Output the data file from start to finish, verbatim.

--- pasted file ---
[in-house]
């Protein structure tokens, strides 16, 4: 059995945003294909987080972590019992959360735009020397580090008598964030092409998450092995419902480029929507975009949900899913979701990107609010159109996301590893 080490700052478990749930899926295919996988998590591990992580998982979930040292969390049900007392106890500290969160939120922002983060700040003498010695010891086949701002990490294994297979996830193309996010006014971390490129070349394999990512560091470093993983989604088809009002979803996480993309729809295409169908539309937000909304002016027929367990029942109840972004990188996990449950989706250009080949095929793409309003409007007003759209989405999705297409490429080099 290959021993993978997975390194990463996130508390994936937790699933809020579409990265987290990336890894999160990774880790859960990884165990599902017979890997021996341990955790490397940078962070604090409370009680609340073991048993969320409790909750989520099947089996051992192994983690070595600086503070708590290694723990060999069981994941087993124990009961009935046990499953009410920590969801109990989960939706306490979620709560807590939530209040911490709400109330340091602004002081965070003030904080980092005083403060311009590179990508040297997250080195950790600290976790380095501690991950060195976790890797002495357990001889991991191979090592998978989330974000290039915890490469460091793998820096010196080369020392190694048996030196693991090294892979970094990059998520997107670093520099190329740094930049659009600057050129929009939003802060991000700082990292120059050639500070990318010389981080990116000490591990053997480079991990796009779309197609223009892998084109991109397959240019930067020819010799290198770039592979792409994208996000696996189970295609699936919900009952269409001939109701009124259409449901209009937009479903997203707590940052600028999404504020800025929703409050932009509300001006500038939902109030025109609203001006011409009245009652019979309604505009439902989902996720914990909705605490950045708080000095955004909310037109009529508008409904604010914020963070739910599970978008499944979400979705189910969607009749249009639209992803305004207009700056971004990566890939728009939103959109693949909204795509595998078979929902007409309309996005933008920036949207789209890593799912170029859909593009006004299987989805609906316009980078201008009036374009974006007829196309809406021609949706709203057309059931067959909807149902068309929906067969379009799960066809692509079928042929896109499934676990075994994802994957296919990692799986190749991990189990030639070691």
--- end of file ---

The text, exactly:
[in-house]
């Protein structure tokens, strides 16, 4: 059995945003294909987080972590019992959360735009020397580090008598964030092409998450092995419902480029929507975009949900899913979701990107609010159109996301590893 080490700052478990749930899926295919996988998590591990992580998982979930040292969390049900007392106890500290969160939120922002983060700040003498010695010891086949701002990490294994297979996830193309996010006014971390490129070349394999990512560091470093993983989604088809009002979803996480993309729809295409169908539309937000909304002016027929367990029942109840972004990188996990449950989706250009080949095929793409309003409007007003759209989405999705297409490429080099 290959021993993978997975390194990463996130508390994936937790699933809020579409990265987290990336890894999160990774880790859960990884165990599902017979890997021996341990955790490397940078962070604090409370009680609340073991048993969320409790909750989520099947089996051992192994983690070595600086503070708590290694723990060999069981994941087993124990009961009935046990499953009410920590969801109990989960939706306490979620709560807590939530209040911490709400109330340091602004002081965070003030904080980092005083403060311009590179990508040297997250080195950790600290976790380095501690991950060195976790890797002495357990001889991991191979090592998978989330974000290039915890490469460091793998820096010196080369020392190694048996030196693991090294892979970094990059998520997107670093520099190329740094930049659009600057050129929009939003802060991000700082990292120059050639500070990318010389981080990116000490591990053997480079991990796009779309197609223009892998084109991109397959240019930067020819010799290198770039592979792409994208996000696996189970295609699936919900009952269409001939109701009124259409449901209009937009479903997203707590940052600028999404504020800025929703409050932009509300001006500038939902109030025109609203001006011409009245009652019979309604505009439902989902996720914990909705605490950045708080000095955004909310037109009529508008409904604010914020963070739910599970978008499944979400979705189910969607009749249009639209992803305004207009700056971004990566890939728009939103959109693949909204795509595998078979929902007409309309996005933008920036949207789209890593799912170029859909593009006004299987989805609906316009980078201008009036374009974006007829196309809406021609949706709203057309059931067959909807149902068309929906067969379009799960066809692509079928042929896109499934676990075994994802994957296919990692799986190749991990189990030639070691």